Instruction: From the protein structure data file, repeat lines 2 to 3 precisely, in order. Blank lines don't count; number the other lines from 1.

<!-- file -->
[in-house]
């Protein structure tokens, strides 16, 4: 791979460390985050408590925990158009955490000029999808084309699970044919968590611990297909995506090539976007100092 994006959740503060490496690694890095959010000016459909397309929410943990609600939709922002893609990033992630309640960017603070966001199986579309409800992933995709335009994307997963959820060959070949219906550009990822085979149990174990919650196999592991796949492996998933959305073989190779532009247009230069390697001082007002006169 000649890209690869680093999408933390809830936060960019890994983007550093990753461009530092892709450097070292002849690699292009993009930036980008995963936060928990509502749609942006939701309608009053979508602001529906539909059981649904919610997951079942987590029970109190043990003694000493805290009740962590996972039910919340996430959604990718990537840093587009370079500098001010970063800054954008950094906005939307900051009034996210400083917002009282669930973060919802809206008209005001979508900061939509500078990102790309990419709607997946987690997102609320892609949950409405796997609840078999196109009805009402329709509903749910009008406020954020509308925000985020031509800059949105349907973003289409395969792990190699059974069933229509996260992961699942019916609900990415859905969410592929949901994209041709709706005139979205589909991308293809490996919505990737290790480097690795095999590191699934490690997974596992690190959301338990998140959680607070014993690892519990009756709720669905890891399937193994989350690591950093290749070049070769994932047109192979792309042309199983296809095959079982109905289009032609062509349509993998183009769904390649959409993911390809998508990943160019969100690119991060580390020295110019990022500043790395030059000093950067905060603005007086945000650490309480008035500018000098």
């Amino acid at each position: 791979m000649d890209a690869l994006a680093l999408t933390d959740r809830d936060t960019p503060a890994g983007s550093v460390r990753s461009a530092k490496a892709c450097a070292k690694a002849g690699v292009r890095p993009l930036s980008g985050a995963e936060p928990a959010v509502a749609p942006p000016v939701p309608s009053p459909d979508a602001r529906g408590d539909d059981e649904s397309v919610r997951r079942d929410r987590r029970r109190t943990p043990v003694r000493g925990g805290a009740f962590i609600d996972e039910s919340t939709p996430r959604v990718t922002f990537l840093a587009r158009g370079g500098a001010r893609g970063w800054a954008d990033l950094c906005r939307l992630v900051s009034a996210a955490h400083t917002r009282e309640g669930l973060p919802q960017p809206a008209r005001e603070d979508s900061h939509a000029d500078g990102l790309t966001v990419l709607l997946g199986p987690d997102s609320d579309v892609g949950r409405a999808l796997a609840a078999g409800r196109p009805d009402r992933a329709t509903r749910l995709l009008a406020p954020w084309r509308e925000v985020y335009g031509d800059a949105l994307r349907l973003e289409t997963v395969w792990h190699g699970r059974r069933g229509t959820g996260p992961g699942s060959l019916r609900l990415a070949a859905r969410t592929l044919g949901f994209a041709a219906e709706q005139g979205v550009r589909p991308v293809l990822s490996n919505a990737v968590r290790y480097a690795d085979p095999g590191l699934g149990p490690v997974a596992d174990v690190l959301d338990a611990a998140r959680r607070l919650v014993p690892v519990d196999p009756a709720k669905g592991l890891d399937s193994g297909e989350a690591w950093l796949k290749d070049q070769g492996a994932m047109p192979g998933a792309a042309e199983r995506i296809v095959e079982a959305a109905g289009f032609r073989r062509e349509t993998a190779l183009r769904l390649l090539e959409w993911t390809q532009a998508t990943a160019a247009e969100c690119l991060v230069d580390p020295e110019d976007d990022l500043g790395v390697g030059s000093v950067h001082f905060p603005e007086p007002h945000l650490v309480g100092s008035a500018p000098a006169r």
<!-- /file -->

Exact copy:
């Protein structure tokens, strides 16, 4: 791979460390985050408590925990158009955490000029999808084309699970044919968590611990297909995506090539976007100092 994006959740503060490496690694890095959010000016459909397309929410943990609600939709922002893609990033992630309640960017603070966001199986579309409800992933995709335009994307997963959820060959070949219906550009990822085979149990174990919650196999592991796949492996998933959305073989190779532009247009230069390697001082007002006169 000649890209690869680093999408933390809830936060960019890994983007550093990753461009530092892709450097070292002849690699292009993009930036980008995963936060928990509502749609942006939701309608009053979508602001529906539909059981649904919610997951079942987590029970109190043990003694000493805290009740962590996972039910919340996430959604990718990537840093587009370079500098001010970063800054954008950094906005939307900051009034996210400083917002009282669930973060919802809206008209005001979508900061939509500078990102790309990419709607997946987690997102609320892609949950409405796997609840078999196109009805009402329709509903749910009008406020954020509308925000985020031509800059949105349907973003289409395969792990190699059974069933229509996260992961699942019916609900990415859905969410592929949901994209041709709706005139979205589909991308293809490996919505990737290790480097690795095999590191699934490690997974596992690190959301338990998140959680607070014993690892519990009756709720669905890891399937193994989350690591950093290749070049070769994932047109192979792309042309199983296809095959079982109905289009032609062509349509993998183009769904390649959409993911390809998508990943160019969100690119991060580390020295110019990022500043790395030059000093950067905060603005007086945000650490309480008035500018000098």
């Amino acid at each position: 791979m000649d890209a690869l994006a680093l999408t933390d959740r809830d936060t960019p503060a890994g983007s550093v460390r990753s461009a530092k490496a892709c450097a070292k690694a002849g690699v292009r890095p993009l930036s980008g985050a995963e936060p928990a959010v509502a749609p942006p000016v939701p309608s009053p459909d979508a602001r529906g408590d539909d059981e649904s397309v919610r997951r079942d929410r987590r029970r109190t943990p043990v003694r000493g925990g805290a009740f962590i609600d996972e039910s919340t939709p996430r959604v990718t922002f990537l840093a587009r158009g370079g500098a001010r893609g970063w800054a954008d990033l950094c906005r939307l992630v900051s009034a996210a955490h400083t917002r009282e309640g669930l973060p919802q960017p809206a008209r005001e603070d979508s900061h939509a000029d500078g990102l790309t966001v990419l709607l997946g199986p987690d997102s609320d579309v892609g949950r409405a999808l796997a609840a078999g409800r196109p009805d009402r992933a329709t509903r749910l995709l009008a406020p954020w084309r509308e925000v985020y335009g031509d800059a949105l994307r349907l973003e289409t997963v395969w792990h190699g699970r059974r069933g229509t959820g996260p992961g699942s060959l019916r609900l990415a070949a859905r969410t592929l044919g949901f994209a041709a219906e709706q005139g979205v550009r589909p991308v293809l990822s490996n919505a990737v968590r290790y480097a690795d085979p095999g590191l699934g149990p490690v997974a596992d174990v690190l959301d338990a611990a998140r959680r607070l919650v014993p690892v519990d196999p009756a709720k669905g592991l890891d399937s193994g297909e989350a690591w950093l796949k290749d070049q070769g492996a994932m047109p192979g998933a792309a042309e199983r995506i296809v095959e079982a959305a109905g289009f032609r073989r062509e349509t993998a190779l183009r769904l390649l090539e959409w993911t390809q532009a998508t990943a160019a247009e969100c690119l991060v230069d580390p020295e110019d976007d990022l500043g790395v390697g030059s000093v950067h001082f905060p603005e007086p007002h945000l650490v309480g100092s008035a500018p000098a006169r």